Unique among African countries, the ancient Ethiopian monarchy maintained its freedom from colonial rule with the exception of a short-lived Italian occupation from 1936-41. In 1974, a military junta, the Derg, deposed Emperor Haile SELASSIE (who had ruled since 1930) and established a socialist state. Torn by bloody coups, uprisings, wide-scale drought, and massive refugee problems, the regime was finally toppled in 1991 by a coalition of rebel forces, the Ethiopian People's Revolutionary Democratic Front. A constitution was adopted in 1994, and Ethiopia's first multiparty elections were held in 1995.
A border war with Eritrea in the late 1990s ended with a peace treaty in December 2000. In November 2007, the Eritrea-Ethiopia Border Commission (EEBC) issued specific coordinates as virtually demarcating the border and pronounced its work finished. Alleging that the EEBC acted beyond its mandate in issuing the coordinates, Ethiopia did not accept them and maintained troops in previously contested areas pronounced by the EEBC as belonging to Eritrea. This intransigence resulted in years of heightened tension between the two countries. In August 2012, longtime leader Prime Minister MELES Zenawi died in office and was replaced by his Deputy Prime Minister HAILEMARIAM Desalegn, marking the first peaceful transition of power in decades. Following a wave of popular dissent and anti-government protest that began in 2015, HAILEMARIAM resigned in February 2018 and ABIY Ahmed Ali took office in April 2018 as Ethiopia's first ethnic Oromo prime minister. In June 2018, ABIY announced Ethiopia would accept the border ruling of 2000, prompting rapprochement between Ethiopia and Eritrea that was marked with a peace agreement in July 2018 and a reopening of the border in September 2018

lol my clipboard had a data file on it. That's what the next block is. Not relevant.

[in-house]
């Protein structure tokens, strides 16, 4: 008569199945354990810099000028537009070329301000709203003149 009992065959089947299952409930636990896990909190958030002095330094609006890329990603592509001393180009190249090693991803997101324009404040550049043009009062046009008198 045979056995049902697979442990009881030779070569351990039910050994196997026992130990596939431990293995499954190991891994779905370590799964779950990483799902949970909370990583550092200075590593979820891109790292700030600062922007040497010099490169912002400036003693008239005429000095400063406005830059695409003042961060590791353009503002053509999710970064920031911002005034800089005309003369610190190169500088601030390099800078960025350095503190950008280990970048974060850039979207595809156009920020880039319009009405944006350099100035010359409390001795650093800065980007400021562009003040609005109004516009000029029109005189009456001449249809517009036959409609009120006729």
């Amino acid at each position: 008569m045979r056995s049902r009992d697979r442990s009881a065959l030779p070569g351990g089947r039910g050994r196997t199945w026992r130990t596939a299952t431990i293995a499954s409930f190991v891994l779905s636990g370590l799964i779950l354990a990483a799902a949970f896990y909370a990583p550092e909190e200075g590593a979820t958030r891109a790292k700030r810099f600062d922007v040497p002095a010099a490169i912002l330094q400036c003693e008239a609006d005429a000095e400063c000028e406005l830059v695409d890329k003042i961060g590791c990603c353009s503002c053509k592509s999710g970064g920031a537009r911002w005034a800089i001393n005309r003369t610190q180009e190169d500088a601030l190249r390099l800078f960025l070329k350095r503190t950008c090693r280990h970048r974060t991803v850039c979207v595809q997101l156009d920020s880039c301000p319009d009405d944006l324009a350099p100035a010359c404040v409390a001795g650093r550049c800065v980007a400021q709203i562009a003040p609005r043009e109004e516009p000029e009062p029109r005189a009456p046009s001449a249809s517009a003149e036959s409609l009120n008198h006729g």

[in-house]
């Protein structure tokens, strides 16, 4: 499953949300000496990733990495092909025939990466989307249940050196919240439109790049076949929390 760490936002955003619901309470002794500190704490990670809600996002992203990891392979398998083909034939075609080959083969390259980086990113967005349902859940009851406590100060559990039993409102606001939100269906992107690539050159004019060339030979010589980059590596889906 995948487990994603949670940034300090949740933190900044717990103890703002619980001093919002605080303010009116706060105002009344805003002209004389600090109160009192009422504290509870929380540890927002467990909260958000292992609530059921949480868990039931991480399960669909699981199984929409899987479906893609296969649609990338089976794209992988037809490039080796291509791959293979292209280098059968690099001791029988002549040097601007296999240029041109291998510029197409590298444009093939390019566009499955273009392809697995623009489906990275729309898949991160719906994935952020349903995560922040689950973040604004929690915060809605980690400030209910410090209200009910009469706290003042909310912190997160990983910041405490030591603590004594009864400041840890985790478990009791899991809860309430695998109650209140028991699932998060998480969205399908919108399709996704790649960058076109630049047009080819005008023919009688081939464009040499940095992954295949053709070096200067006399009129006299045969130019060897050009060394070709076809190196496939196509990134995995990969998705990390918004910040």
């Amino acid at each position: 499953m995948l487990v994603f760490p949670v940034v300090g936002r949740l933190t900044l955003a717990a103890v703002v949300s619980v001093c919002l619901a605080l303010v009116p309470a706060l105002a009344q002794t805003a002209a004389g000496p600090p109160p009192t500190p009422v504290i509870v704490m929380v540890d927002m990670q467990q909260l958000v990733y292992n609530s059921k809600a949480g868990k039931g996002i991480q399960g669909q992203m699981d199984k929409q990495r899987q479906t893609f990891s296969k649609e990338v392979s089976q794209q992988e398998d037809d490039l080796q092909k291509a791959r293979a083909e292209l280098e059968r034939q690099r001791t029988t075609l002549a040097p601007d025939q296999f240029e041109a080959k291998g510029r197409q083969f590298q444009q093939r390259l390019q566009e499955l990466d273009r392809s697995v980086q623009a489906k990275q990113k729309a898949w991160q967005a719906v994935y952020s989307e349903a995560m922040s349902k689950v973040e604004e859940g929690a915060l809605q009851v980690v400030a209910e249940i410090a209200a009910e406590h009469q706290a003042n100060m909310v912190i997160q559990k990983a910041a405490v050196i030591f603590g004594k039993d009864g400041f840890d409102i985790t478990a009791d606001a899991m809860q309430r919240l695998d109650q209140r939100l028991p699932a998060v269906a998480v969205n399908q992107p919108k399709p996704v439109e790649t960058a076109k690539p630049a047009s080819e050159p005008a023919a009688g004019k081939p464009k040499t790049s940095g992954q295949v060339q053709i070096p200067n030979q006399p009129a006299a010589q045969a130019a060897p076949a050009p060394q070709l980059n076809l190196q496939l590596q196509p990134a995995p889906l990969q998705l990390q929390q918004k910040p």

Maps and information from The World Factbook